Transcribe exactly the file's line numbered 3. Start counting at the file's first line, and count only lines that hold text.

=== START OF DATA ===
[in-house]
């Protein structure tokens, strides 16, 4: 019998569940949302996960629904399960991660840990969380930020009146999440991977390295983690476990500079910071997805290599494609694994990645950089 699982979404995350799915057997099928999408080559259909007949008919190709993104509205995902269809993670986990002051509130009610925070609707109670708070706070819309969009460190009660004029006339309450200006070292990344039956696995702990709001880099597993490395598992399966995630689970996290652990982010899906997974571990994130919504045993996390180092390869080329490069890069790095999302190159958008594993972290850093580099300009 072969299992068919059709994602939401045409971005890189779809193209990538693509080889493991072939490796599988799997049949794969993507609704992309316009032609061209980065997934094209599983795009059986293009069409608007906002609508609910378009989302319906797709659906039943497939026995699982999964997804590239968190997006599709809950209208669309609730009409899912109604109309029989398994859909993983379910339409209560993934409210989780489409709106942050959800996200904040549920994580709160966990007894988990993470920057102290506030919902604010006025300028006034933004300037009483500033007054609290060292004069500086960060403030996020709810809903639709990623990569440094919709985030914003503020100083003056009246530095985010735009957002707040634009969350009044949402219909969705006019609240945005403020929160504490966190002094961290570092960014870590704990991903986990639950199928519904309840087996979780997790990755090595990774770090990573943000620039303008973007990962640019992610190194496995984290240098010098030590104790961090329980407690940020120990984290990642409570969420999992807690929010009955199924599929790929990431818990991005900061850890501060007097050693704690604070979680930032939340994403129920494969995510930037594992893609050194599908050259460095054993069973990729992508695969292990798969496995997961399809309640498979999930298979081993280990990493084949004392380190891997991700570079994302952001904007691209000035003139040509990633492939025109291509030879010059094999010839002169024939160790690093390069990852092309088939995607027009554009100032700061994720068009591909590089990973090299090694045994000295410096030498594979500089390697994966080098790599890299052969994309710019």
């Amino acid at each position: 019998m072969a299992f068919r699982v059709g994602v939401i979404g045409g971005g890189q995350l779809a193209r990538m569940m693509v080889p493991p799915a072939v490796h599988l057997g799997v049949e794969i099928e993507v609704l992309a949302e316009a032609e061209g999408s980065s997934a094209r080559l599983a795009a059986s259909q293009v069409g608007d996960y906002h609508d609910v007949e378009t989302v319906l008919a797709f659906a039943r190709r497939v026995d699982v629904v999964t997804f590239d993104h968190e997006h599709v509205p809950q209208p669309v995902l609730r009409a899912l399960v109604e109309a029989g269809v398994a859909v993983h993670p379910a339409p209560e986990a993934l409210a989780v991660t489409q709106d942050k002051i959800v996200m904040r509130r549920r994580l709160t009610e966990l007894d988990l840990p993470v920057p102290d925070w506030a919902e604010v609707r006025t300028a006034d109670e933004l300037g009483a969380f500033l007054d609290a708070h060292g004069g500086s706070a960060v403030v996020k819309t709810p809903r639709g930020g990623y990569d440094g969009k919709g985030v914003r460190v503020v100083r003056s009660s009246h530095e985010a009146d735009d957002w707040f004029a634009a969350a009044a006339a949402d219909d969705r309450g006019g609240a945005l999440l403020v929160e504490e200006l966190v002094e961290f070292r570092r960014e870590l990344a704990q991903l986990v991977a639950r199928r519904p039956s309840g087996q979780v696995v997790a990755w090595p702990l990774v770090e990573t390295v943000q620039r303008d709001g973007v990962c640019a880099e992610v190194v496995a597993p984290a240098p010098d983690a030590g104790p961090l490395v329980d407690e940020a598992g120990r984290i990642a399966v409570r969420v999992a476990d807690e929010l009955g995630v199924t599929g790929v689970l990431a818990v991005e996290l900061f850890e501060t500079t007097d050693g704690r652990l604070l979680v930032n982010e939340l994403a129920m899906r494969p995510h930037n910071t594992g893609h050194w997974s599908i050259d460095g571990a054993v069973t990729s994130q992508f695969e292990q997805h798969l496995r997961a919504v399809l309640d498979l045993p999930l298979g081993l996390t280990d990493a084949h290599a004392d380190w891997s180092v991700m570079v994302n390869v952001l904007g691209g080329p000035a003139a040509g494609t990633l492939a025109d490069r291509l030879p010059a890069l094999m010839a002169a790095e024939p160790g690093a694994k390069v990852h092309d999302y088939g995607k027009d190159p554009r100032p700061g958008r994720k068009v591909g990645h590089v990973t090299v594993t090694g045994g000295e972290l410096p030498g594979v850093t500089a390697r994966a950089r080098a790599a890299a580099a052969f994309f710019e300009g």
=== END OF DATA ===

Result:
């Amino acid at each position: 019998m072969a299992f068919r699982v059709g994602v939401i979404g045409g971005g890189q995350l779809a193209r990538m569940m693509v080889p493991p799915a072939v490796h599988l057997g799997v049949e794969i099928e993507v609704l992309a949302e316009a032609e061209g999408s980065s997934a094209r080559l599983a795009a059986s259909q293009v069409g608007d996960y906002h609508d609910v007949e378009t989302v319906l008919a797709f659906a039943r190709r497939v026995d699982v629904v999964t997804f590239d993104h968190e997006h599709v509205p809950q209208p669309v995902l609730r009409a899912l399960v109604e109309a029989g269809v398994a859909v993983h993670p379910a339409p209560e986990a993934l409210a989780v991660t489409q709106d942050k002051i959800v996200m904040r509130r549920r994580l709160t009610e966990l007894d988990l840990p993470v920057p102290d925070w506030a919902e604010v609707r006025t300028a006034d109670e933004l300037g009483a969380f500033l007054d609290a708070h060292g004069g500086s706070a960060v403030v996020k819309t709810p809903r639709g930020g990623y990569d440094g969009k919709g985030v914003r460190v503020v100083r003056s009660s009246h530095e985010a009146d735009d957002w707040f004029a634009a969350a009044a006339a949402d219909d969705r309450g006019g609240a945005l999440l403020v929160e504490e200006l966190v002094e961290f070292r570092r960014e870590l990344a704990q991903l986990v991977a639950r199928r519904p039956s309840g087996q979780v696995v997790a990755w090595p702990l990774v770090e990573t390295v943000q620039r303008d709001g973007v990962c640019a880099e992610v190194v496995a597993p984290a240098p010098d983690a030590g104790p961090l490395v329980d407690e940020a598992g120990r984290i990642a399966v409570r969420v999992a476990d807690e929010l009955g995630v199924t599929g790929v689970l990431a818990v991005e996290l900061f850890e501060t500079t007097d050693g704690r652990l604070l979680v930032n982010e939340l994403a129920m899906r494969p995510h930037n910071t594992g893609h050194w997974s599908i050259d460095g571990a054993v069973t990729s994130q992508f695969e292990q997805h798969l496995r997961a919504v399809l309640d498979l045993p999930l298979g081993l996390t280990d990493a084949h290599a004392d380190w891997s180092v991700m570079v994302n390869v952001l904007g691209g080329p000035a003139a040509g494609t990633l492939a025109d490069r291509l030879p010059a890069l094999m010839a002169a790095e024939p160790g690093a694994k390069v990852h092309d999302y088939g995607k027009d190159p554009r100032p700061g958008r994720k068009v591909g990645h590089v990973t090299v594993t090694g045994g000295e972290l410096p030498g594979v850093t500089a390697r994966a950089r080098a790599a890299a580099a052969f994309f710019e300009g």